Anemia caused by disease:

Some of the ongoing (chronic) diseases that may cause anemia are:

  • cancer
  • rheumatoid arthritis
  • ongoing infections
  • kidney disease

What are the Symptoms of Anemia?

Mild anemia usually does not produce symptoms. More severe anemia is associated with:

  • weakness
  • fatigue
  • skin, gums, and nail beds that are pale
  • lightheadedness, especially when you change positions, for example, when you stand up
  • fast heartbeat
  • shortness of breath
  • fainting
  • chest pain

How is Anemia Diagnosed?

Your health care provider will carefully review your symptoms and examine you. You will have a complete blood count (CBC) to confirm anemia and to see how severe it is. You may need other blood tests to determine the type of anemia.

How is Anemia Treated?

The treatment depends on the type of anemia you have. You will have follow-up visits with your health care provider to check your blood count and the effect of your treatment.

Iron deficiency anemia:

To treat iron deficiency anemia (if there is no underlying disease causing blood loss), your health care provider will simply prescribe iron supplements and/or a diet of foods rich in iron. Iron tablets may have side effects such as abdominal cramps; nausea; constipation; and dark, hard stools. To lessen side effects, your health care provider will start you on a low dose of iron and slowly increase your dose to the necessary amount. He or she may suggest that you take vitamin C with the iron pills to help your body absorb the iron. Taking the iron at mealtimes can help prevent stomach and intestinal upset. Do not take antacids and do not eat or drink any dairy products at the same time you take the iron pills. Antacids and dairy products prevent the body from absorbing iron. Only rarely are iron shots needed.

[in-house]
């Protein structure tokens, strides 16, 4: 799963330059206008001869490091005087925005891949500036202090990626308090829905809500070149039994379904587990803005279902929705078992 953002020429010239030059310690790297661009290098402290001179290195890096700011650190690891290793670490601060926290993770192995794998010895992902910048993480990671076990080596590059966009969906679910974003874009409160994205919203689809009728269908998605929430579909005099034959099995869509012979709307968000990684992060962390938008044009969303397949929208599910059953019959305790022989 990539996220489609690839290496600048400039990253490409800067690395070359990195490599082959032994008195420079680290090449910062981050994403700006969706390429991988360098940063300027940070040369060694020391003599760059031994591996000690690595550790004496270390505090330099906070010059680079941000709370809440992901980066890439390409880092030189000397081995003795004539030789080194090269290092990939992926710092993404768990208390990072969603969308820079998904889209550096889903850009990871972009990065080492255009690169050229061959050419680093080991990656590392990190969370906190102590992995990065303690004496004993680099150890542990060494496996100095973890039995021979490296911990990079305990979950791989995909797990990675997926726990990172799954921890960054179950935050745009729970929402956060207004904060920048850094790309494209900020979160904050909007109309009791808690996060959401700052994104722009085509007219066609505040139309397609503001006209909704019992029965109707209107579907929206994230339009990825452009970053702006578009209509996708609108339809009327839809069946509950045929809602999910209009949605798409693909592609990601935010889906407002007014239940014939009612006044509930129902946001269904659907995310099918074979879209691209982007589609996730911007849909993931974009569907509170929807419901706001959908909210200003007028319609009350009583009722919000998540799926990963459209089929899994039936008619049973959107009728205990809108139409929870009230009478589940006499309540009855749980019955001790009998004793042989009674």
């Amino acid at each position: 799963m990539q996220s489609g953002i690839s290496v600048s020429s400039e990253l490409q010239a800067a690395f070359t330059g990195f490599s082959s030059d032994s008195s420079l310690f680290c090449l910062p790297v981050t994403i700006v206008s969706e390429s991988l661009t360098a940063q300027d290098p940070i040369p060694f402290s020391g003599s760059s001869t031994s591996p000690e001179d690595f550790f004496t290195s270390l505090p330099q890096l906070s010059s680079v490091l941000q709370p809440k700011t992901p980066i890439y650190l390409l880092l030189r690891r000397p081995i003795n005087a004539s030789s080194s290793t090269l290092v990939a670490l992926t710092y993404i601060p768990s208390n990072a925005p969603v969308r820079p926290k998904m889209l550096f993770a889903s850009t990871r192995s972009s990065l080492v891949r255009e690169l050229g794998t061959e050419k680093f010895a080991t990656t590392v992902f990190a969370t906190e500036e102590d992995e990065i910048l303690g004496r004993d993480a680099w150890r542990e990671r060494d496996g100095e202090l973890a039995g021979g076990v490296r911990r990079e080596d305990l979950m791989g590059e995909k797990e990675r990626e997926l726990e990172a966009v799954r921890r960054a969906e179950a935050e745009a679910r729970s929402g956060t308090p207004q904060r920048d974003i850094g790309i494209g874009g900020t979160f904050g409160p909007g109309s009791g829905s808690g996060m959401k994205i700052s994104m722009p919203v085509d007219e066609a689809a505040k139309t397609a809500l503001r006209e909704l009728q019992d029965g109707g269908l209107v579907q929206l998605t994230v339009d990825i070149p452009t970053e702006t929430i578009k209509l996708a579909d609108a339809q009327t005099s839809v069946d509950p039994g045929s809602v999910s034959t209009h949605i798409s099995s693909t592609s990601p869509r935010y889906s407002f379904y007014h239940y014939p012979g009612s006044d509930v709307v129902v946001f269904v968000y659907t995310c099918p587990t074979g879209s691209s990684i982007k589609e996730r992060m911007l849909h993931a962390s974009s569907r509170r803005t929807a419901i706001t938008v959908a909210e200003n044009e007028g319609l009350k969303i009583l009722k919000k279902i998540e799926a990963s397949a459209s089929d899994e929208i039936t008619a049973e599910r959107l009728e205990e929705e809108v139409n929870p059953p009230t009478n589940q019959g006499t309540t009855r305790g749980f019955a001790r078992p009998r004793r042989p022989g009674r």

Vitamin B-12 deficiency anemia:

If you have this form of anemia because your stomach does not absorb vitamin B-12 well, the usual treatment is a shot of vitamin B-12 once a month. In some cases your health care provider may prescribe an oral tablet.

Folic acid deficiency anemia:

The treatment for folic acid deficiency anemia is daily oral folate tablets. This anemia is similar to vitamin B-12 deficiency anemia. You should not start taking folate supplements until your health care provider has made sure you do not have vitamin B-12 deficiency anemia.